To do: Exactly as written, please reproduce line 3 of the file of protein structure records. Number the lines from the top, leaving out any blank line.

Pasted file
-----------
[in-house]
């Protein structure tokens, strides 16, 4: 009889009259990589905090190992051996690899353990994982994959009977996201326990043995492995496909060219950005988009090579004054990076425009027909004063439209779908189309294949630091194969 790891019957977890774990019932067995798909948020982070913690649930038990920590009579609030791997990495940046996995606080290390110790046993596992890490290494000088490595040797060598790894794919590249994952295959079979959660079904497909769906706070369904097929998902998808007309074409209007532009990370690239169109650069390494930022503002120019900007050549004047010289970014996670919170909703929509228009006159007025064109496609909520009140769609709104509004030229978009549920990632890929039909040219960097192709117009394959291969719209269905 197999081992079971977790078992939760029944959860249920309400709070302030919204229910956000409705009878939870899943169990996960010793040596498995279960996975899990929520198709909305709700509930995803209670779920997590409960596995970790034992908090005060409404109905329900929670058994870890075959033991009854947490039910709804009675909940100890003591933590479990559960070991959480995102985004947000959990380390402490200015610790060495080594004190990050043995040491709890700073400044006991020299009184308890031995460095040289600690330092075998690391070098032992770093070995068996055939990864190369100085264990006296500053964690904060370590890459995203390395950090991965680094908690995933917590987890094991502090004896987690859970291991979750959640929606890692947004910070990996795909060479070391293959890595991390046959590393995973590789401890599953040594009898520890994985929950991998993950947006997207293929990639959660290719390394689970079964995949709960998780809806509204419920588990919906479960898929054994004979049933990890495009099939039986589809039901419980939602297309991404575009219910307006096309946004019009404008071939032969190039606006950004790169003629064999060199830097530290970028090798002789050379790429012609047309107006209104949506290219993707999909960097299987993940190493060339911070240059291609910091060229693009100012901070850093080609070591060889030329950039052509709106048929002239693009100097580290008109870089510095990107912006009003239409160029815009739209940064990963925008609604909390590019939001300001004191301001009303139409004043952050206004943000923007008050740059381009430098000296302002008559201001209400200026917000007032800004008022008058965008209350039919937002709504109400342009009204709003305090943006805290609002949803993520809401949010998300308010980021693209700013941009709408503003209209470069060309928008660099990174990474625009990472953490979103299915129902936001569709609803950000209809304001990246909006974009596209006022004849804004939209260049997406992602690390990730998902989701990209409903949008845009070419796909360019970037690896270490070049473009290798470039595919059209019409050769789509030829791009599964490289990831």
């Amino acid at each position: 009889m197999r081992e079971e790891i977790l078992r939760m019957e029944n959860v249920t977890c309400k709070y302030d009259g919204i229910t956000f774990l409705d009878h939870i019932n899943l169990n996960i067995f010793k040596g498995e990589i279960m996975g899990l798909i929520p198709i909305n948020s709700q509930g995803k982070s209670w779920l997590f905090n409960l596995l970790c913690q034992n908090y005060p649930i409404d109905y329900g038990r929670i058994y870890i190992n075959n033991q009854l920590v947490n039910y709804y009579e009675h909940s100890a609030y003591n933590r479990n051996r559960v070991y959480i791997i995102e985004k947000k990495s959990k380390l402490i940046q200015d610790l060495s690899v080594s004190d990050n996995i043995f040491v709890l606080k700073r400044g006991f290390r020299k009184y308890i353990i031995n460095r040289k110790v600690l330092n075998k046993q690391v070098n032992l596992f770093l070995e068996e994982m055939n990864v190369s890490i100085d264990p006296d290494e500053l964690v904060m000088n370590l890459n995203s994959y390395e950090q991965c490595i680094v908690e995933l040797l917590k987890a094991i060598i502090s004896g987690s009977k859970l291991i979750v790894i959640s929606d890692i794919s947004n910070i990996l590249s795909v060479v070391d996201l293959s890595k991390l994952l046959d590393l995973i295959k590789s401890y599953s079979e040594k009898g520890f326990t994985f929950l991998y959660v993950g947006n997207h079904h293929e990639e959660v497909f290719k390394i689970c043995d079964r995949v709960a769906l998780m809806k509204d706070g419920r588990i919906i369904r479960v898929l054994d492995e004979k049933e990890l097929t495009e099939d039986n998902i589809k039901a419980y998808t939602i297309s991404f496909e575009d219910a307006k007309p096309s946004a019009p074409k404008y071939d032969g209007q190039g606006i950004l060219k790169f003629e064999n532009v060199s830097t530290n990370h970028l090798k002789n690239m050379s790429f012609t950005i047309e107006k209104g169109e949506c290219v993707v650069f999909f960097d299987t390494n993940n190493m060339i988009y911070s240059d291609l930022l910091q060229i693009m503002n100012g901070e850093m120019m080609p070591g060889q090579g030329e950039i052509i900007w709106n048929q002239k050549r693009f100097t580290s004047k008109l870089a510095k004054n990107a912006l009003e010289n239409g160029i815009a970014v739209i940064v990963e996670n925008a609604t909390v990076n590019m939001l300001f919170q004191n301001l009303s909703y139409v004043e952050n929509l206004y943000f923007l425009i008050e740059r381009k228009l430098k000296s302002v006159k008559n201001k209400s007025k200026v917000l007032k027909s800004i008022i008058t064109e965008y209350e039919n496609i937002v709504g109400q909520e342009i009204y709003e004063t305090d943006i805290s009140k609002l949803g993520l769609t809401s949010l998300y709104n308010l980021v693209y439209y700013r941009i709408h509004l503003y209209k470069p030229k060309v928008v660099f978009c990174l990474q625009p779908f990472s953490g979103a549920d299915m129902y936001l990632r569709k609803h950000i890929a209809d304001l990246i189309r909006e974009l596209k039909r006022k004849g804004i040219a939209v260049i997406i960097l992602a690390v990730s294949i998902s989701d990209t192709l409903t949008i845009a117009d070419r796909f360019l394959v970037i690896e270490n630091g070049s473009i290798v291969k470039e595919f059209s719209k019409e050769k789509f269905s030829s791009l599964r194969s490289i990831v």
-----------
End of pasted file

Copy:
């Amino acid at each position: 009889m197999r081992e079971e790891i977790l078992r939760m019957e029944n959860v249920t977890c309400k709070y302030d009259g919204i229910t956000f774990l409705d009878h939870i019932n899943l169990n996960i067995f010793k040596g498995e990589i279960m996975g899990l798909i929520p198709i909305n948020s709700q509930g995803k982070s209670w779920l997590f905090n409960l596995l970790c913690q034992n908090y005060p649930i409404d109905y329900g038990r929670i058994y870890i190992n075959n033991q009854l920590v947490n039910y709804y009579e009675h909940s100890a609030y003591n933590r479990n051996r559960v070991y959480i791997i995102e985004k947000k990495s959990k380390l402490i940046q200015d610790l060495s690899v080594s004190d990050n996995i043995f040491v709890l606080k700073r400044g006991f290390r020299k009184y308890i353990i031995n460095r040289k110790v600690l330092n075998k046993q690391v070098n032992l596992f770093l070995e068996e994982m055939n990864v190369s890490i100085d264990p006296d290494e500053l964690v904060m000088n370590l890459n995203s994959y390395e950090q991965c490595i680094v908690e995933l040797l917590k987890a094991i060598i502090s004896g987690s009977k859970l291991i979750v790894i959640s929606d890692i794919s947004n910070i990996l590249s795909v060479v070391d996201l293959s890595k991390l994952l046959d590393l995973i295959k590789s401890y599953s079979e040594k009898g520890f326990t994985f929950l991998y959660v993950g947006n997207h079904h293929e990639e959660v497909f290719k390394i689970c043995d079964r995949v709960a769906l998780m809806k509204d706070g419920r588990i919906i369904r479960v898929l054994d492995e004979k049933e990890l097929t495009e099939d039986n998902i589809k039901a419980y998808t939602i297309s991404f496909e575009d219910a307006k007309p096309s946004a019009p074409k404008y071939d032969g209007q190039g606006i950004l060219k790169f003629e064999n532009v060199s830097t530290n990370h970028l090798k002789n690239m050379s790429f012609t950005i047309e107006k209104g169109e949506c290219v993707v650069f999909f960097d299987t390494n993940n190493m060339i988009y911070s240059d291609l930022l910091q060229i693009m503002n100012g901070e850093m120019m080609p070591g060889q090579g030329e950039i052509i900007w709106n048929q002239k050549r693009f100097t580290s004047k008109l870089a510095k004054n990107a912006l009003e010289n239409g160029i815009a970014v739209i940064v990963e996670n925008a609604t909390v990076n590019m939001l300001f919170q004191n301001l009303s909703y139409v004043e952050n929509l206004y943000f923007l425009i008050e740059r381009k228009l430098k000296s302002v006159k008559n201001k209400s007025k200026v917000l007032k027909s800004i008022i008058t064109e965008y209350e039919n496609i937002v709504g109400q909520e342009i009204y709003e004063t305090d943006i805290s009140k609002l949803g993520l769609t809401s949010l998300y709104n308010l980021v693209y439209y700013r941009i709408h509004l503003y209209k470069p030229k060309v928008v660099f978009c990174l990474q625009p779908f990472s953490g979103a549920d299915m129902y936001l990632r569709k609803h950000i890929a209809d304001l990246i189309r909006e974009l596209k039909r006022k004849g804004i040219a939209v260049i997406i960097l992602a690390v990730s294949i998902s989701d990209t192709l409903t949008i845009a117009d070419r796909f360019l394959v970037i690896e270490n630091g070049s473009i290798v291969k470039e595919f059209s719209k019409e050769k789509f269905s030829s791009l599964r194969s490289i990831v």